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Seeds – good source of minerals!

Seeds – good source of minerals!

Friday, 27 May 2011 13:03

Like to know a really easy way to help get your daily intake of essential minerals, fibre, omega 3 & 6 and amino acids? Add some SEEDS to your diet. Sue Nelson wrote a fantastic article on seeds just a month ago in the SMHerald. I couldn’t agree more. As Australians – due to poor soil quality, poor food choices (processed foods etc) and poor digestion – we are generally mineral deficient. Most dieticians agree that it’s not vitamins we have to worry about so much but minerals. Below I have listed some common seeds you can use to boost your diet – their benefits etc.

Where appropriate, I have also mentioned any cautions from the Ayurvedic perspective, as not all seeds are appropriate for all people at all times.

Sesame Seeds:

Great for Calcium and therefore bone strength – sesame is one of the No.1 sources of Calcium after dairy. Also good for Magnesium, Tryptophan (the precursor to Serotonin – mood elevator) and Iron. Sprinkle seeds directly on foods or use paste (Tahini).

* Note: Sesame/Tahini is very ‘hot/heating’ – use with caution in summer or where there is a heat-based condition.

Flaxseed/Linseed:

Good for Foliate, Omega 3, Manganese. Can be good in arthritis, irritable bowel and high cholesterol. (Do not self-treat though).

* Note: The seeds need to be ground fresh for best results as the oil is highly unstable and goes rancid quickly. Linseed in breads etc are next to useless. – care of Dr’s John Piesse & Joachim Fluhrer.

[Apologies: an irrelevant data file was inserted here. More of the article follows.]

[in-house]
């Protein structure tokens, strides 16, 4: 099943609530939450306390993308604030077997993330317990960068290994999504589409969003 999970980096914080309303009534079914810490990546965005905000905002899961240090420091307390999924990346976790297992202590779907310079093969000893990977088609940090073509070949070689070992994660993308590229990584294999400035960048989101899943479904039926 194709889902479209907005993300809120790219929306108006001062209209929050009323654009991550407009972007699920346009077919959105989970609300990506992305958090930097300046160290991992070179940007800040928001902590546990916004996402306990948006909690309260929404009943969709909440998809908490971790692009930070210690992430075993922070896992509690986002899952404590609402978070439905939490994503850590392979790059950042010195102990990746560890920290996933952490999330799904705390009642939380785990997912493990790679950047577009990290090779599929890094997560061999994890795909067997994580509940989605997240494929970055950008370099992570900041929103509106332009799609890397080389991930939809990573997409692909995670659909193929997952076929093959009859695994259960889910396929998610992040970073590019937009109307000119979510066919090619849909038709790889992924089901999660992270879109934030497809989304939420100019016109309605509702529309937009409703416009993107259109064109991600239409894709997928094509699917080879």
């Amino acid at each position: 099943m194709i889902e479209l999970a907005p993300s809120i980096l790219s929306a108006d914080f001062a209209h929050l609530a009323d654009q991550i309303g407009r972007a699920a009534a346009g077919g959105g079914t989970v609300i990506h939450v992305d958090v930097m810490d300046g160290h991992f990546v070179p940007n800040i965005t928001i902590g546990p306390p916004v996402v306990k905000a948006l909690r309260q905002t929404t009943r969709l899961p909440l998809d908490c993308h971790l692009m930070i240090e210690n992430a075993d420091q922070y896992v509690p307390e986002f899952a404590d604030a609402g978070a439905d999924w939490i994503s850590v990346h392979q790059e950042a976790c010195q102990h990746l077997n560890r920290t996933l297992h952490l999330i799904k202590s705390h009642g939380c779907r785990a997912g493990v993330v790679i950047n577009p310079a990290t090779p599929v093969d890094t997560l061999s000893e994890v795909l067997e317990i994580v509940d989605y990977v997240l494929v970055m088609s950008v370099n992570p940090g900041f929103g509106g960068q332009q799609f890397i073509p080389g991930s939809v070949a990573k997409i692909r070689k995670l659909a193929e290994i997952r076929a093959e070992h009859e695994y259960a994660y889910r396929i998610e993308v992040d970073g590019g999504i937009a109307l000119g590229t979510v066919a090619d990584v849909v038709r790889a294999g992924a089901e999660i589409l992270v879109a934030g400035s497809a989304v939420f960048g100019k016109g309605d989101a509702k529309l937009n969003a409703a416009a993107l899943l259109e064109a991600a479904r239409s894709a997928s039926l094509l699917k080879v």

**Ayurvedic Caution: Linseed is very very heating. Recommending it for ‘anyone’ with symptoms/condition A,B,C etc is not good. Be careful in summer, if you have a ‘hot’ (pitta) constitution or where there is already a heat-based condition – acute inflammatory arthritis, ulcers etc.

Pumpkin Seeds:

Good source Tryptopan (Serotonin), Zinc, Iron, Manganese etc and highly recommended for healthy prostate, bone strength, arthritis (anti-inflammatory effects).

Sunflower Seeds:

Great for Vit E, Vit B1 and Selenium, making it good for cardiovascular health, nerves & muscles and anti-inflammation.

*For those trying to keep their weight in check, using Sunflower ‘oil’ in cooking can be good. It’s a ‘lighter’ oil and also cooling, so it’s great in the hotter months.

Final Tip: Don’t forget the Fruit Seeds – apples, pears etc.

Mark Bunn

Mark Bunn – is a leading natural health researcher specialising in Ayurvedic medicine, author of the three-time best-selling ‘Ancient Wisdom for Modern Health‘ and one of Australasia's most popular health and performance speakers